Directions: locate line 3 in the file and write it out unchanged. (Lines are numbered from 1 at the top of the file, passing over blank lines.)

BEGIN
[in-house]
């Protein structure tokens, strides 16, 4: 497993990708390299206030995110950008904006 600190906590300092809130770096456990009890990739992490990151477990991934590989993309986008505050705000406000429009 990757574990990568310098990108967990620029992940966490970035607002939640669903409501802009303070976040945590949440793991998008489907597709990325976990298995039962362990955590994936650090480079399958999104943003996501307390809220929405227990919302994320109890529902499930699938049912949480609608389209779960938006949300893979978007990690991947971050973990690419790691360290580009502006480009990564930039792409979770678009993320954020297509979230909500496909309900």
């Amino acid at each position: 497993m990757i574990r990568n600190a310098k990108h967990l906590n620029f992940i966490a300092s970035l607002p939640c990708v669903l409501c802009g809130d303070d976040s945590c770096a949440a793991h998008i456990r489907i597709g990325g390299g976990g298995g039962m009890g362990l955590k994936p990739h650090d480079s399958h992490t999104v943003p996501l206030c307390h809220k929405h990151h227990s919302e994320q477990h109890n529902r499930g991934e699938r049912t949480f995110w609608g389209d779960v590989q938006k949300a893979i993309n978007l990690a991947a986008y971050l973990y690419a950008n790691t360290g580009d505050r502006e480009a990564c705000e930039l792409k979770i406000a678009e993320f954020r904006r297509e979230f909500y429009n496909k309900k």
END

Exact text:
């Amino acid at each position: 497993m990757i574990r990568n600190a310098k990108h967990l906590n620029f992940i966490a300092s970035l607002p939640c990708v669903l409501c802009g809130d303070d976040s945590c770096a949440a793991h998008i456990r489907i597709g990325g390299g976990g298995g039962m009890g362990l955590k994936p990739h650090d480079s399958h992490t999104v943003p996501l206030c307390h809220k929405h990151h227990s919302e994320q477990h109890n529902r499930g991934e699938r049912t949480f995110w609608g389209d779960v590989q938006k949300a893979i993309n978007l990690a991947a986008y971050l973990y690419a950008n790691t360290g580009d505050r502006e480009a990564c705000e930039l792409k979770i406000a678009e993320f954020r904006r297509e979230f909500y429009n496909k309900k």